If Congress lets the federal government "shut down" tomorrow, can the new public exchanges open on time?
State and federal officials say they believe the Patient Protection and Affordable Care Act (PPACA) can open tomorrow, on schedule, and operate normally for a while even if the federal government has to function without "enacted annual budget appropriations."
The Centers for Medicare & Medicaid Services (CMS), an arm of the U.S. Department of Health and Human Services (HHS), is in charge of overseeing state efforts to set up state-based exchanges. It's also in charge of federal efforts to run exchanges in states that are letting HHS handle the job.
According to an HHS 2014 contingency plan, CMS activities — including components of PPACA exchange implementation — would continue "largely without disruption." HHS has put those activities in a category for "activities that involve the safety of human life and protection of property."
HHS has given implementing PPACA a higher priority than the annual seasonal flu program, outbreak detection and senior nutrition programs.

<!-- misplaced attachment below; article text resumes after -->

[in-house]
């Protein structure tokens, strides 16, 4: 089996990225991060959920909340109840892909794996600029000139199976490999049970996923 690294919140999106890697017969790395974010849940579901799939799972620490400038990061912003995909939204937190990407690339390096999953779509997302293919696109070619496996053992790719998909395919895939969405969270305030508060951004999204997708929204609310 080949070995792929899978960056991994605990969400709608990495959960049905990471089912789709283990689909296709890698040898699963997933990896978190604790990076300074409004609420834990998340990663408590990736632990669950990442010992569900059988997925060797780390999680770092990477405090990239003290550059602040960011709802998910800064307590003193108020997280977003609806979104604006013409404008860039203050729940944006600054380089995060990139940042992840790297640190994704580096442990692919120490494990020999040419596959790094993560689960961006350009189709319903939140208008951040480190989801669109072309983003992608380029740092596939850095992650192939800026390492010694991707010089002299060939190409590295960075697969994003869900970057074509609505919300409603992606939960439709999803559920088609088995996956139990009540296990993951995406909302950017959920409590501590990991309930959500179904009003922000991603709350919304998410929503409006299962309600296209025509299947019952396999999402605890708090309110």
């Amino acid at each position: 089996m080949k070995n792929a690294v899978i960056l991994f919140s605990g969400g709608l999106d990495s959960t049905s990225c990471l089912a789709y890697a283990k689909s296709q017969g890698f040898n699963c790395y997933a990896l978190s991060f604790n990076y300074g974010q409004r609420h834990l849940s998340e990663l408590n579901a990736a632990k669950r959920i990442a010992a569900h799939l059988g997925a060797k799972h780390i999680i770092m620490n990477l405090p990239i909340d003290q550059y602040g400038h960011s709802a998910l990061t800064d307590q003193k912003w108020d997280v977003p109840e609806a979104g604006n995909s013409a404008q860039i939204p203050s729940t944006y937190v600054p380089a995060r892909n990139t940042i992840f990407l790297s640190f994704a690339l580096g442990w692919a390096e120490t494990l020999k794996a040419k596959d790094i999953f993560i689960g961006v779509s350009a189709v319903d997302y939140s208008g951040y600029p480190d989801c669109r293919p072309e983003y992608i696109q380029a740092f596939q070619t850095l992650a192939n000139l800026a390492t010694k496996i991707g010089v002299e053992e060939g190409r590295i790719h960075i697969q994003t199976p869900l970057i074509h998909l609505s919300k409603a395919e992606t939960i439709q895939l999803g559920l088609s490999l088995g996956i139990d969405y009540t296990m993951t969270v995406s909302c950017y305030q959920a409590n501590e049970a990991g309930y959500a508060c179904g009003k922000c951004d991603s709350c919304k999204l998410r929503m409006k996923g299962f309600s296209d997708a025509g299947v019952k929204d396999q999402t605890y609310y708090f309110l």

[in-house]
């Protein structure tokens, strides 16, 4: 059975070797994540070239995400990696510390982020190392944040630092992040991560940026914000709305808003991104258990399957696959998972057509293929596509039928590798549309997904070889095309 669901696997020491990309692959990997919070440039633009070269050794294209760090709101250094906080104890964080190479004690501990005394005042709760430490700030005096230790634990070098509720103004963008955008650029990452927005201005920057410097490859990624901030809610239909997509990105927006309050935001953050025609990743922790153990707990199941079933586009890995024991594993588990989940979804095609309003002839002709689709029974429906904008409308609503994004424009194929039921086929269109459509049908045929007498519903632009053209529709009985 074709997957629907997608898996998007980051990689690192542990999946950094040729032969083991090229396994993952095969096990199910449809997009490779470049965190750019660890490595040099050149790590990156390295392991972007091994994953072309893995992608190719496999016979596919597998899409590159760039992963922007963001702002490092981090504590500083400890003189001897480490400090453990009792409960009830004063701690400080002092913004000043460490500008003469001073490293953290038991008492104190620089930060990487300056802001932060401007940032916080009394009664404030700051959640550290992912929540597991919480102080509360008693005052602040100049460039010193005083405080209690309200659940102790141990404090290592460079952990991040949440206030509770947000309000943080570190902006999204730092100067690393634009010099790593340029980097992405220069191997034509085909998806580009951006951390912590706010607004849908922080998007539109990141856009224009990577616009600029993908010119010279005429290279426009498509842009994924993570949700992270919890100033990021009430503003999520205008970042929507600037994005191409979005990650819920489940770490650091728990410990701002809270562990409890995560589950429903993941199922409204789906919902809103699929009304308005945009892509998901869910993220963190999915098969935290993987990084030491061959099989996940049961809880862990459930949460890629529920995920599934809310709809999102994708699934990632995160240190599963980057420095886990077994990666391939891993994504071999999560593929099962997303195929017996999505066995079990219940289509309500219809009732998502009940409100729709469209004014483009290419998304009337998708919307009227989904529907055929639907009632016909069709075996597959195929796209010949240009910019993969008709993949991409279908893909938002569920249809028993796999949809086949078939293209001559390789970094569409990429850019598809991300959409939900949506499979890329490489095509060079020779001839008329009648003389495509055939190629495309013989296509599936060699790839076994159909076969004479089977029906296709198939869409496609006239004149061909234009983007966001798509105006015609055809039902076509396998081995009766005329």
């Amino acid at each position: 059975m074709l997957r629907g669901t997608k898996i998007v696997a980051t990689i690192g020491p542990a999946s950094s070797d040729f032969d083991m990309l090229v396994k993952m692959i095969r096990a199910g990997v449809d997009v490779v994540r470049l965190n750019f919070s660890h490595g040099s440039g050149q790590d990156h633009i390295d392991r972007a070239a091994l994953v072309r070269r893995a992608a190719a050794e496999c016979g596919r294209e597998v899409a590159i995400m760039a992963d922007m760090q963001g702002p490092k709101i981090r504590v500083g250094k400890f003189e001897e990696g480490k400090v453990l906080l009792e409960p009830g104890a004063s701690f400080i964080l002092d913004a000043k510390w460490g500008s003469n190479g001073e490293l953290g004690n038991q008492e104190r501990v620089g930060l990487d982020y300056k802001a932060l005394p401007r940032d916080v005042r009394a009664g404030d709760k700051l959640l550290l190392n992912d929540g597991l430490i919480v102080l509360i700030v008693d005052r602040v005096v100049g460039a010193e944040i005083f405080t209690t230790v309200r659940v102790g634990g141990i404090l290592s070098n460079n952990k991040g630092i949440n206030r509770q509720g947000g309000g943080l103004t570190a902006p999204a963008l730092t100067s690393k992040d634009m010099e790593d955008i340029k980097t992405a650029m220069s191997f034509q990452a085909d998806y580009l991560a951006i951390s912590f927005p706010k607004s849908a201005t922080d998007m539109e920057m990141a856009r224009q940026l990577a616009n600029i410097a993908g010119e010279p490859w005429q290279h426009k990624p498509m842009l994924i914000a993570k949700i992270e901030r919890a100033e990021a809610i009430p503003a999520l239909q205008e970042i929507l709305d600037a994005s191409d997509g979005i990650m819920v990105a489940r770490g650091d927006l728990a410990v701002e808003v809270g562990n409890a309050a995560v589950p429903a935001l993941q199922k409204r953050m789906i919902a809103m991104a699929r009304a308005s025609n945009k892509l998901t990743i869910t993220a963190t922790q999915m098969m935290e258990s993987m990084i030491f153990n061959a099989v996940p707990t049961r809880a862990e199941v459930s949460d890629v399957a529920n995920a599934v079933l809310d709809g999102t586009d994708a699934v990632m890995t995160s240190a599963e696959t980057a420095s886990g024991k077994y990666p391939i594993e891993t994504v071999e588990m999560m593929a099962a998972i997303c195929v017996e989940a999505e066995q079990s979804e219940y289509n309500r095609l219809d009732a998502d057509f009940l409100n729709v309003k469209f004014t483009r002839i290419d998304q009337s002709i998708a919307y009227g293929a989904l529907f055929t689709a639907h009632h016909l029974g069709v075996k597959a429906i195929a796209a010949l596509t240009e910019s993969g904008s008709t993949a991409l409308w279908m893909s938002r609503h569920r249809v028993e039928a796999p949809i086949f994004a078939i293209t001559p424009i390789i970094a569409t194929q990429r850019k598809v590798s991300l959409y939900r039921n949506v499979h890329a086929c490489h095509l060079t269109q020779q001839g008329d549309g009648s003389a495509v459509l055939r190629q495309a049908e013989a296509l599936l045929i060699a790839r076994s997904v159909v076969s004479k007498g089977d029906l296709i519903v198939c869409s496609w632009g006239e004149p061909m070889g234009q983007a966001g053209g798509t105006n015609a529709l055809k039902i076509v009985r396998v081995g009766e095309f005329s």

Officials at the locally run exchanges in Oregon and the District of Columbia said they were not aware of any issues related to the federal budget fight that could affect exchange operations tomorrow.
Similarly, in North Dakota, a state that will have an HHS-run exchange, officials said they had not heard anything about the possibility that a shutdown could delay the launch of the exchange program in their state.
At Health Republic Insurance of New York — one of the new nonprofit, member-owned health insurance cooperatives created by PPACA to help increase the level of competition on state exchanges — spokeswoman Katie James said that company has always planned to sell coverage both on and off the New York exchange.
"Health Republic Insurance of New York will be open for business tomorrow," James said.